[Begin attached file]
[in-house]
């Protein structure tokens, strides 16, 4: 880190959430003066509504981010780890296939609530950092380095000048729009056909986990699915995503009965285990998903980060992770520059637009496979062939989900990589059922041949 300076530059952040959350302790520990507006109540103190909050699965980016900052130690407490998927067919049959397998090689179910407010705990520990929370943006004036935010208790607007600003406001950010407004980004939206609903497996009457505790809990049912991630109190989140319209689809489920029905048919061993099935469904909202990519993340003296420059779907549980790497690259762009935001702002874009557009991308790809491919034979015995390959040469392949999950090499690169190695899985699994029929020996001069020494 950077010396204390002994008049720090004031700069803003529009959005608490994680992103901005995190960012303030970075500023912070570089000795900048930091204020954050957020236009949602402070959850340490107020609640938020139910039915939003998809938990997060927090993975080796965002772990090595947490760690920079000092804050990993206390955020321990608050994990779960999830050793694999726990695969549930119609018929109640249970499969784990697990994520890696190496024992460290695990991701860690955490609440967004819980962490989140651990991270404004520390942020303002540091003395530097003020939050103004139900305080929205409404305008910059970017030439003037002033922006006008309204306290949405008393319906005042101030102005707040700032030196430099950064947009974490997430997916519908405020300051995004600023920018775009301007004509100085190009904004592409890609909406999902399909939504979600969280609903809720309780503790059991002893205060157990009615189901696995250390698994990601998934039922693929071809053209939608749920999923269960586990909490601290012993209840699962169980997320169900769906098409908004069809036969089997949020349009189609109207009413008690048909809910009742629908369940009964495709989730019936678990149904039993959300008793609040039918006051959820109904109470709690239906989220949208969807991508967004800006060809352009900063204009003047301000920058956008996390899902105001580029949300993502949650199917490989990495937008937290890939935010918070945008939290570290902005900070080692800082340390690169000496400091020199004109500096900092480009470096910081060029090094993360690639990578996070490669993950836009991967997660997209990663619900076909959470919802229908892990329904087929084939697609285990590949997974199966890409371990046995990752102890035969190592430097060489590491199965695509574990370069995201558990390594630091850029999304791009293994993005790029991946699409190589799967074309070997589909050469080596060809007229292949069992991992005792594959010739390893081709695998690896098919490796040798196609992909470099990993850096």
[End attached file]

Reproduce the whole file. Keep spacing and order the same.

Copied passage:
[in-house]
């Protein structure tokens, strides 16, 4: 880190959430003066509504981010780890296939609530950092380095000048729009056909986990699915995503009965285990998903980060992770520059637009496979062939989900990589059922041949 300076530059952040959350302790520990507006109540103190909050699965980016900052130690407490998927067919049959397998090689179910407010705990520990929370943006004036935010208790607007600003406001950010407004980004939206609903497996009457505790809990049912991630109190989140319209689809489920029905048919061993099935469904909202990519993340003296420059779907549980790497690259762009935001702002874009557009991308790809491919034979015995390959040469392949999950090499690169190695899985699994029929020996001069020494 950077010396204390002994008049720090004031700069803003529009959005608490994680992103901005995190960012303030970075500023912070570089000795900048930091204020954050957020236009949602402070959850340490107020609640938020139910039915939003998809938990997060927090993975080796965002772990090595947490760690920079000092804050990993206390955020321990608050994990779960999830050793694999726990695969549930119609018929109640249970499969784990697990994520890696190496024992460290695990991701860690955490609440967004819980962490989140651990991270404004520390942020303002540091003395530097003020939050103004139900305080929205409404305008910059970017030439003037002033922006006008309204306290949405008393319906005042101030102005707040700032030196430099950064947009974490997430997916519908405020300051995004600023920018775009301007004509100085190009904004592409890609909406999902399909939504979600969280609903809720309780503790059991002893205060157990009615189901696995250390698994990601998934039922693929071809053209939608749920999923269960586990909490601290012993209840699962169980997320169900769906098409908004069809036969089997949020349009189609109207009413008690048909809910009742629908369940009964495709989730019936678990149904039993959300008793609040039918006051959820109904109470709690239906989220949208969807991508967004800006060809352009900063204009003047301000920058956008996390899902105001580029949300993502949650199917490989990495937008937290890939935010918070945008939290570290902005900070080692800082340390690169000496400091020199004109500096900092480009470096910081060029090094993360690639990578996070490669993950836009991967997660997209990663619900076909959470919802229908892990329904087929084939697609285990590949997974199966890409371990046995990752102890035969190592430097060489590491199965695509574990370069995201558990390594630091850029999304791009293994993005790029991946699409190589799967074309070997589909050469080596060809007229292949069992991992005792594959010739390893081709695998690896098919490796040798196609992909470099990993850096």